Scotsman Games review: Wii Party U, Nintendo Wii U

NINTENDO does not deserve blame for the ubiquity of the party game, but more than any other developer, it must rise time and again to the great expectations that greet each new iteration of the genre.

Wii Party U fails to utilise its best asset - the GamePad controller - effectively. Screenshot: Nintendo
Wii Party U fails to utilise its best asset - the GamePad controller - effectively. Screenshot: Nintendo

Wii Party U, Nintendo Wii U

Score: 7.6 / 10

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Ever since the firm unveiled Mario Party back in 1998, it has honed the concept around successive generations of consoles in often dazzling fashion. The Wii, of course, was the breakout moment, and titles like Mario Party 8 encouraged a wave of substandard third party releases mimicking a new kind of gaming designed for social gatherings. Familiarity, however, has bred contempt among the consumer base. What was once hailed as the future is dismissed by many as a novelty, and any addition to a crowded marketplace must offer something new. Wii Party U most certainly does that, but only to a limited extent.

‘Showcase for Wii U GamePad’

In spurts and flashes, the game hints at Nintendo’s customary talent for reflecting upon established design and proposing a visionary alternative. With the exception of perhaps ZombiU, its latest party game is the most enterprising showcase yet for the Wii U’s flagship GamePad accessory. Too many games simply utilise the tablet as an extra screen to dump elements of the HUD; this is one that offers an idea of how the console’s myriad control mechanisms can be harmonised to create a compelling multiplayer experience.

Two games in particular from the generous Wii Party U package do this best, building on the mix of controls used in the Battle Quest offshoot of Zelda seen in Nintendo Land. The first, Name That Face, asks one player to convey a scene displayed on the GamePad by gurning magnificently into the tablet’s front-facing camera. It is then up to others in the room to guess what the expression might mean. The second, Lost and Found Square, riffs on Where’s Wally? by having one player stranded in a scene using the GamePad to describe their surroundings. The other players, Wii Remotes in hand, must use the prompts to conduct a manhunt.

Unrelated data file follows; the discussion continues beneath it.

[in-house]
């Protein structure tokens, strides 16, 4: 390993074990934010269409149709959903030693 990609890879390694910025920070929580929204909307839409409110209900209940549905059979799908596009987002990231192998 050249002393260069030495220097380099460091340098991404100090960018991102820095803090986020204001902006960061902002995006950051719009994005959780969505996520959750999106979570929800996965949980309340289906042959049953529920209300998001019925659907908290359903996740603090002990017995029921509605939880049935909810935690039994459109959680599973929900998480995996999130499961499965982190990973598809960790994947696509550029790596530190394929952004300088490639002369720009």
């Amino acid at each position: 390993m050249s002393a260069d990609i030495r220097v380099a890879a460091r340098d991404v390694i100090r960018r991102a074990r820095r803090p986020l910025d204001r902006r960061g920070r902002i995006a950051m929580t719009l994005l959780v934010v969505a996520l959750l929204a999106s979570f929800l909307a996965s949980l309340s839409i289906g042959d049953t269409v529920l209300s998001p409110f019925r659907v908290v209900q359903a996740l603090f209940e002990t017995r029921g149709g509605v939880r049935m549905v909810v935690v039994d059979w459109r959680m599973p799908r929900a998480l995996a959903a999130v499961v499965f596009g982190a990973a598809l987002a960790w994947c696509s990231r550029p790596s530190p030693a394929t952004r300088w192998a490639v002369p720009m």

‘Backwards step’

Both pursuits show how Wii Party U can be an intuitive, arcade experience, creating a seamless blend of friends, fun, and functionality with the responsive GamePad at the centre of the action. The controller is also employed to fine effect in the football and baseball offerings in GamePad Party, one of three categories under which the title’s collection of minigames are grouped. Making the television screen redundant, the saccharine presentation switches to the tablet, turning it into a standalone tabletop device, a development that would have doubtless have won the approval of Hiroshi Yamauchi, the late president of Nintendo, and the man who charted the company’s evolution from playing cards manufacturer to video games empire.

Unfortunately, there is a seeming reluctance to use this asset for the majority of the games. Instead, action depends largely on Wii Remotes, a schtick which still works well, but comes across as a backwards step. Equally, there are not enough games rewarding memory skills and quick reactions. Too many are decided on how the dice fall, a mechanism which wrests control out of the players’ hands and makes chance the kingmaker. In any party game, it is only natural to expect mixed results, but the uninspired design of these randomly decided offerings jar abruptly with Wii Party’s U’s stellar moments.

‘Entertaining in spells’

The sheer quantity of the offerings eventually reveals a handful of other damp squibs. It was unfortunate for my first impressions that the first game I chose to play was Feed Me! After a ponderous and unnecessarily complicated briefing that ruined the pace of what should be a thrilling, transient game, it transpired that someone at Nintendo presumed it would be fun to have players work as a behind-the-counter sales assistant at a fast food chain, slavishly following the demands of a customer. Anyone who has flipped a patty for minimum wage would offer a convincing contrary argument.

The title could have injected new life into the party game canon were it not for its own reticence. It can be extremely entertaining in spells, showing off the best the console has to offer at a time when it is slowly building momentum thanks to The Legend of Zelda: The Wind Waker HD and the forthcoming release of Super Mario 3D World. The moments, however, are too seldom, and the game’s greatest asset - the GamePad - is frustratingly underutilised. Wii Party U is like a first time buyer who throws a housewarming but keeps all the furniture wrapped in polythene for fear of red wine stains.